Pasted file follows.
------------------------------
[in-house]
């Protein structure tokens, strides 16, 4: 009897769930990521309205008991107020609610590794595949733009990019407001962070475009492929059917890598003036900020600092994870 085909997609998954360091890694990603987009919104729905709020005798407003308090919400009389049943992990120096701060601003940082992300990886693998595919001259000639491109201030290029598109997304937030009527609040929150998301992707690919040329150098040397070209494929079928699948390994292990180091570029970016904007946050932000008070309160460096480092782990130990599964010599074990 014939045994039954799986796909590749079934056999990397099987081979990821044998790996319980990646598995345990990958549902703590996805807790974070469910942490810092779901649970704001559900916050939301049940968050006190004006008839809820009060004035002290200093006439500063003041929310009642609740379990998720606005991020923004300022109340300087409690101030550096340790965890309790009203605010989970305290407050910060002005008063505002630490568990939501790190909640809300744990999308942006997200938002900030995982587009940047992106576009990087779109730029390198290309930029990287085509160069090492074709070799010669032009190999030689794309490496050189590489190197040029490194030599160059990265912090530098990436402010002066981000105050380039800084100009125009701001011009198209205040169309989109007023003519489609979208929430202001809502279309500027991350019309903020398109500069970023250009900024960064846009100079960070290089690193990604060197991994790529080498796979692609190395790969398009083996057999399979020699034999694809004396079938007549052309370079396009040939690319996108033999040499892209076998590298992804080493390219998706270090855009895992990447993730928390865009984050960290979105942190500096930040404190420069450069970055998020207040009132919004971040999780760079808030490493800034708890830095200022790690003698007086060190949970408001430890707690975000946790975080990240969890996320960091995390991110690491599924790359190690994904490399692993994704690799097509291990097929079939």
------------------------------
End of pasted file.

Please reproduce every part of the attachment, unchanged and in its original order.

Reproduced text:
[in-house]
């Protein structure tokens, strides 16, 4: 009897769930990521309205008991107020609610590794595949733009990019407001962070475009492929059917890598003036900020600092994870 085909997609998954360091890694990603987009919104729905709020005798407003308090919400009389049943992990120096701060601003940082992300990886693998595919001259000639491109201030290029598109997304937030009527609040929150998301992707690919040329150098040397070209494929079928699948390994292990180091570029970016904007946050932000008070309160460096480092782990130990599964010599074990 014939045994039954799986796909590749079934056999990397099987081979990821044998790996319980990646598995345990990958549902703590996805807790974070469910942490810092779901649970704001559900916050939301049940968050006190004006008839809820009060004035002290200093006439500063003041929310009642609740379990998720606005991020923004300022109340300087409690101030550096340790965890309790009203605010989970305290407050910060002005008063505002630490568990939501790190909640809300744990999308942006997200938002900030995982587009940047992106576009990087779109730029390198290309930029990287085509160069090492074709070799010669032009190999030689794309490496050189590489190197040029490194030599160059990265912090530098990436402010002066981000105050380039800084100009125009701001011009198209205040169309989109007023003519489609979208929430202001809502279309500027991350019309903020398109500069970023250009900024960064846009100079960070290089690193990604060197991994790529080498796979692609190395790969398009083996057999399979020699034999694809004396079938007549052309370079396009040939690319996108033999040499892209076998590298992804080493390219998706270090855009895992990447993730928390865009984050960290979105942190500096930040404190420069450069970055998020207040009132919004971040999780760079808030490493800034708890830095200022790690003698007086060190949970408001430890707690975000946790975080990240969890996320960091995390991110690491599924790359190690994904490399692993994704690799097509291990097929079939």